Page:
Out of sight, but definitely not out of mind: inspecting the underwater parts of offshore wind farms

Published September 2017

Illustration: Persephone Coelho

Offshore wind turbines are beautiful things – glistening, pieces of superb industrial design, awesome in their scale and productivity, but, dip beneath the surface of the water and you find a mass of hardworking, mundane but essential infrastructure – foundations, piles, J-tubes, cables, and the seabed they interact with – struggling to survive in a harsh environment.

Foundation structures, for example, are subject to intense dynamic loading, surrounded by what is essentially acidic, oxygenated, organic soup. Add in exposure to waves, currents and seabed scour, and poor subsea visibility, and the picture for O&M looks quite challenging. Trying to prevent corrosion is an ongoing struggle, and there is the added frisson of cracks potentially growing in primary non-redundant structures.

All this highlights the importance of being able to regularly inspect the subsea assets of an offshore wind farm reliably and cost-effectively. The UK has had a world-leading offshore Oil & Gas (O&G) industry for several decades, and has successfully designed, built and operated subsea structures in harsh environments. Sophisticated bespoke equipment including ROVs, saturated diving systems and a range of sensors has been developed for remote monitoring and maintenance, and it might appear therefore that there should be no need for new bespoke technology to service the offshore wind market – it should be a simple question of technology transfer.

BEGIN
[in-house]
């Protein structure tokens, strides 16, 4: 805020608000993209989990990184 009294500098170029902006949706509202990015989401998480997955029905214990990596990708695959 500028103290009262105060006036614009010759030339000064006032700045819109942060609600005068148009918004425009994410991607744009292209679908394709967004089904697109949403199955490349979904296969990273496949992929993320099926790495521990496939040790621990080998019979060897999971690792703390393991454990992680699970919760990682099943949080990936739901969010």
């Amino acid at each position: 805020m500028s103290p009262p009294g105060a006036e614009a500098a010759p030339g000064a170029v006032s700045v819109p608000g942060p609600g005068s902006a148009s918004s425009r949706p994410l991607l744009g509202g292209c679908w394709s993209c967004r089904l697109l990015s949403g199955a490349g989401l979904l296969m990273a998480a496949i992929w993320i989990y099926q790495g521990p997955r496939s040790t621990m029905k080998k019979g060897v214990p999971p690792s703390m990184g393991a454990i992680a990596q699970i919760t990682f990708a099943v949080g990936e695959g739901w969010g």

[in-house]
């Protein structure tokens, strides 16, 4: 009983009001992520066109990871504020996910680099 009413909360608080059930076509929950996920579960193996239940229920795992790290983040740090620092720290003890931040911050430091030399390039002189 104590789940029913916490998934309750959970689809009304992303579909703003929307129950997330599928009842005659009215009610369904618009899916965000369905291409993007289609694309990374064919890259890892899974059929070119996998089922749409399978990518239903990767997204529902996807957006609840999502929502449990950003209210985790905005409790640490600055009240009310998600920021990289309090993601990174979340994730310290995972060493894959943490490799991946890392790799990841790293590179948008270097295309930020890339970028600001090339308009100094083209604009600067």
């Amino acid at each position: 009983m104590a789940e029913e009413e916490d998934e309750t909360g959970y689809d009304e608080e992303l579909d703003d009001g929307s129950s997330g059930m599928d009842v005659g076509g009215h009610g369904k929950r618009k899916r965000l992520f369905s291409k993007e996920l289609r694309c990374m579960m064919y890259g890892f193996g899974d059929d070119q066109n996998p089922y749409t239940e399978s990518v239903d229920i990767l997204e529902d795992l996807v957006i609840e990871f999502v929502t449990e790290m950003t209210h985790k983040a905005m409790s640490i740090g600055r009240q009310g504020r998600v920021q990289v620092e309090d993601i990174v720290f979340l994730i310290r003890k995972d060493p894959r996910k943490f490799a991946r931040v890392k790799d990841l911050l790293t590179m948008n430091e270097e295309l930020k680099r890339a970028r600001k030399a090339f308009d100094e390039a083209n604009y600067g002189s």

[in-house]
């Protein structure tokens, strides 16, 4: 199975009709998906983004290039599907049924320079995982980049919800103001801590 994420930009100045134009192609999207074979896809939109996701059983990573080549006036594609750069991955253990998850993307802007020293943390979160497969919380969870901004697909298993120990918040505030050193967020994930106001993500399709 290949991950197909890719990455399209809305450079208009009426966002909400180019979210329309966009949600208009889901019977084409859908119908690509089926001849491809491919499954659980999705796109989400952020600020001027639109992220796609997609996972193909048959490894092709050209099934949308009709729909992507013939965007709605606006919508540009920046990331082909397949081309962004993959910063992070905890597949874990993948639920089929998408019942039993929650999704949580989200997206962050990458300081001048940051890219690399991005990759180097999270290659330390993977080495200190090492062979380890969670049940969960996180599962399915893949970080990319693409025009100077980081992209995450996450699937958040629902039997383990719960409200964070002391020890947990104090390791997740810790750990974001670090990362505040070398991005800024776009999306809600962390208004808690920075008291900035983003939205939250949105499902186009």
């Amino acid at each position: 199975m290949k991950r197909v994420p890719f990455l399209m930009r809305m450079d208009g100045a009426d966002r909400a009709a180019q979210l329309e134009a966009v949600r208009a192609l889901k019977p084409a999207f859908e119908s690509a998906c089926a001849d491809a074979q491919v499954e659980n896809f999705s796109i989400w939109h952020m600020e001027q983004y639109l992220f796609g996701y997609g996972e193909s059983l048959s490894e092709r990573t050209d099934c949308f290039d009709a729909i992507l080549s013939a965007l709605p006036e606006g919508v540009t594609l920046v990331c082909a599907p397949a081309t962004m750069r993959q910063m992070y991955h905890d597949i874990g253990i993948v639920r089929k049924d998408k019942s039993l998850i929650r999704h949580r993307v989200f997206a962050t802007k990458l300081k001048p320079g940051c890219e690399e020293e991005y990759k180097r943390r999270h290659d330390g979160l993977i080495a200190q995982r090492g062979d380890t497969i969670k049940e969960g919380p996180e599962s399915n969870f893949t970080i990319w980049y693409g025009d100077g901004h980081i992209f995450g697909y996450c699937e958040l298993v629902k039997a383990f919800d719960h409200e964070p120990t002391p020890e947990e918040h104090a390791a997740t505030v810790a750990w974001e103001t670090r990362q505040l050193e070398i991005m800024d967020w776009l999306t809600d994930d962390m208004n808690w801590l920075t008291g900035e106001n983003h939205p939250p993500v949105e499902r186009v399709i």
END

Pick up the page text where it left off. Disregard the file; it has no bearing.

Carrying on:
In practice, however, the offshore wind industry grew out of shallow water, nearshore/coastal marine civil engineering practice, not the O&G industry, and the structural designs that emerged are somewhat different from O&G structures, have different technical drivers, and their maintenance has a very different cost base. This has led to some unique industry-specific challenges, for which new cost-effective bespoke techniques and equipment are needed.

Everoze’s Technology Team has recently been working with the Carbon Trust’s Offshore Wind Accelerator (OWA) programme to investigate the bottlenecks and challenges associated with subsea inspection. An extensive industry stakeholder consultation exercise identified the current state of the art of offshore wind subsea inspection technology and practice, and identified two main challenge areas: grout integrity inspection and weld flaw detection, for both monopile and jacket structures.

This work has led to a new global Subsea Inspection Competition issued by the OWA to identify and support innovative concepts which could be developed or adapted to address the most significant challenges for sub-sea inspection of offshore wind farms.  The competition closes on 13th October 2017 and is open to any global technology developers who can meet the challenges identified in the competition brief. For more information and terms and conditions please follow this link: https://www.carbontrust.com/about-us/tenders/offshore-wind-accelerator-competition-sub-sea-inspection-methods

The winning concepts will have access to mentoring support from nine leading offshore wind farm owners, the opportunity to demonstrate their technology at an operational offshore wind farm in Europe, and further publicity support.Everoze Partner Zoe Barnes